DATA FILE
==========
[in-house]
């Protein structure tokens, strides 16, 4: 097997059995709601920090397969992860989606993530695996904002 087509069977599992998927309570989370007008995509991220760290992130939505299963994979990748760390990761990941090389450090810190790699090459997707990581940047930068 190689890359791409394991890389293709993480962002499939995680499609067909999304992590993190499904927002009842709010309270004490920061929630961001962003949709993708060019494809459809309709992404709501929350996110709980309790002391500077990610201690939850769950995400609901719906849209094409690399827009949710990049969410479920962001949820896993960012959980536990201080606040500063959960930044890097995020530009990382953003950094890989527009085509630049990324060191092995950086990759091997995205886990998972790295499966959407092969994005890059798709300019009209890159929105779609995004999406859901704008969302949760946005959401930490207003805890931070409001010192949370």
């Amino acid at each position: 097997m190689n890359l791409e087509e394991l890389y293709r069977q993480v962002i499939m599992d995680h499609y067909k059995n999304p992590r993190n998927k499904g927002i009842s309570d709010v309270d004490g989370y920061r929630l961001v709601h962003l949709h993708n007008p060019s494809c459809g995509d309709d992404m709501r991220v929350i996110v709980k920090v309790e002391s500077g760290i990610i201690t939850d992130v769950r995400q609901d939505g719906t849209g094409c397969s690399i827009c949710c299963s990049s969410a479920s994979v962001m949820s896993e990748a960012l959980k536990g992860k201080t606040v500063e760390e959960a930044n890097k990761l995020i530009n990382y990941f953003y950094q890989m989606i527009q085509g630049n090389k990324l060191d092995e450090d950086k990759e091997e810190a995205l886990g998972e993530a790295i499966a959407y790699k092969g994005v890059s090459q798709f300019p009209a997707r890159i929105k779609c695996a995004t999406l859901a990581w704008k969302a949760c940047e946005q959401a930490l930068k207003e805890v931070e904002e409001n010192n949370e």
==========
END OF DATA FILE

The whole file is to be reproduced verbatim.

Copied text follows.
[in-house]
């Protein structure tokens, strides 16, 4: 097997059995709601920090397969992860989606993530695996904002 087509069977599992998927309570989370007008995509991220760290992130939505299963994979990748760390990761990941090389450090810190790699090459997707990581940047930068 190689890359791409394991890389293709993480962002499939995680499609067909999304992590993190499904927002009842709010309270004490920061929630961001962003949709993708060019494809459809309709992404709501929350996110709980309790002391500077990610201690939850769950995400609901719906849209094409690399827009949710990049969410479920962001949820896993960012959980536990201080606040500063959960930044890097995020530009990382953003950094890989527009085509630049990324060191092995950086990759091997995205886990998972790295499966959407092969994005890059798709300019009209890159929105779609995004999406859901704008969302949760946005959401930490207003805890931070409001010192949370």
């Amino acid at each position: 097997m190689n890359l791409e087509e394991l890389y293709r069977q993480v962002i499939m599992d995680h499609y067909k059995n999304p992590r993190n998927k499904g927002i009842s309570d709010v309270d004490g989370y920061r929630l961001v709601h962003l949709h993708n007008p060019s494809c459809g995509d309709d992404m709501r991220v929350i996110v709980k920090v309790e002391s500077g760290i990610i201690t939850d992130v769950r995400q609901d939505g719906t849209g094409c397969s690399i827009c949710c299963s990049s969410a479920s994979v962001m949820s896993e990748a960012l959980k536990g992860k201080t606040v500063e760390e959960a930044n890097k990761l995020i530009n990382y990941f953003y950094q890989m989606i527009q085509g630049n090389k990324l060191d092995e450090d950086k990759e091997e810190a995205l886990g998972e993530a790295i499966a959407y790699k092969g994005v890059s090459q798709f300019p009209a997707r890159i929105k779609c695996a995004t999406l859901a990581w704008k969302a949760c940047e946005q959401a930490l930068k207003e805890v931070e904002e409001n010192n949370e």